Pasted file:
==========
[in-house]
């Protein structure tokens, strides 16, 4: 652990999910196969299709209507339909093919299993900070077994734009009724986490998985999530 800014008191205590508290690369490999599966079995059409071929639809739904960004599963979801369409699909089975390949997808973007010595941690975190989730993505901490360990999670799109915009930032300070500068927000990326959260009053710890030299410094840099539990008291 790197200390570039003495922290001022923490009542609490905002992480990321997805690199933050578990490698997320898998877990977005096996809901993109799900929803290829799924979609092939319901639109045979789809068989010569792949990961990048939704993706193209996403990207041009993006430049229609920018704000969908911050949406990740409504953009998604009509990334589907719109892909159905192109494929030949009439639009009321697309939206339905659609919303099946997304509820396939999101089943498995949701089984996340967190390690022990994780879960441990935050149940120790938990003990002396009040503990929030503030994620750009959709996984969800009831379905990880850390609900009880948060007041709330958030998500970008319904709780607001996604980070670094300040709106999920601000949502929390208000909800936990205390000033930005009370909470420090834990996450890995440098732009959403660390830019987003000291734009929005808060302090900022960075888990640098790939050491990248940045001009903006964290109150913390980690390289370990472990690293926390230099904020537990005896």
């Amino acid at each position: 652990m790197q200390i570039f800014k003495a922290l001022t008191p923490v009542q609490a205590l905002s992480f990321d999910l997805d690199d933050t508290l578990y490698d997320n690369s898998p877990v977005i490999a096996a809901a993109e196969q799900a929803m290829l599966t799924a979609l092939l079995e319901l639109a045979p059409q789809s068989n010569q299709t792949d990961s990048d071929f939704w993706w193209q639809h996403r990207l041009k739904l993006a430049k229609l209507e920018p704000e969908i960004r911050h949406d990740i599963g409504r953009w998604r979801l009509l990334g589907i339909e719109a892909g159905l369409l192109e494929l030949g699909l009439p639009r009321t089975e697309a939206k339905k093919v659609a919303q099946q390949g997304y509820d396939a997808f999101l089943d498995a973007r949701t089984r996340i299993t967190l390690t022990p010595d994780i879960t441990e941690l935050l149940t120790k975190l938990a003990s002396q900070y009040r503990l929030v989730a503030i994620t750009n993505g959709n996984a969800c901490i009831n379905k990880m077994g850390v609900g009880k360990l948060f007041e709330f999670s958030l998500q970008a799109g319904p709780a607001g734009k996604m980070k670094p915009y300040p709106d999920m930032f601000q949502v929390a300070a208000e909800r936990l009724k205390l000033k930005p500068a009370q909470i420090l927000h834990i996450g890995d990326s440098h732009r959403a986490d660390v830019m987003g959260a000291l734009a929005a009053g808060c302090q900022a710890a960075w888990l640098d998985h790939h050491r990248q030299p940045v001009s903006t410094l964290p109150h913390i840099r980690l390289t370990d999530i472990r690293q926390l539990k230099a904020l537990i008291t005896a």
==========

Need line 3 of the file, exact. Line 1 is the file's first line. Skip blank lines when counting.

């Amino acid at each position: 652990m790197q200390i570039f800014k003495a922290l001022t008191p923490v009542q609490a205590l905002s992480f990321d999910l997805d690199d933050t508290l578990y490698d997320n690369s898998p877990v977005i490999a096996a809901a993109e196969q799900a929803m290829l599966t799924a979609l092939l079995e319901l639109a045979p059409q789809s068989n010569q299709t792949d990961s990048d071929f939704w993706w193209q639809h996403r990207l041009k739904l993006a430049k229609l209507e920018p704000e969908i960004r911050h949406d990740i599963g409504r953009w998604r979801l009509l990334g589907i339909e719109a892909g159905l369409l192109e494929l030949g699909l009439p639009r009321t089975e697309a939206k339905k093919v659609a919303q099946q390949g997304y509820d396939a997808f999101l089943d498995a973007r949701t089984r996340i299993t967190l390690t022990p010595d994780i879960t441990e941690l935050l149940t120790k975190l938990a003990s002396q900070y009040r503990l929030v989730a503030i994620t750009n993505g959709n996984a969800c901490i009831n379905k990880m077994g850390v609900g009880k360990l948060f007041e709330f999670s958030l998500q970008a799109g319904p709780a607001g734009k996604m980070k670094p915009y300040p709106d999920m930032f601000q949502v929390a300070a208000e909800r936990l009724k205390l000033k930005p500068a009370q909470i420090l927000h834990i996450g890995d990326s440098h732009r959403a986490d660390v830019m987003g959260a000291l734009a929005a009053g808060c302090q900022a710890a960075w888990l640098d998985h790939h050491r990248q030299p940045v001009s903006t410094l964290p109150h913390i840099r980690l390289t370990d999530i472990r690293q926390l539990k230099a904020l537990i008291t005896a």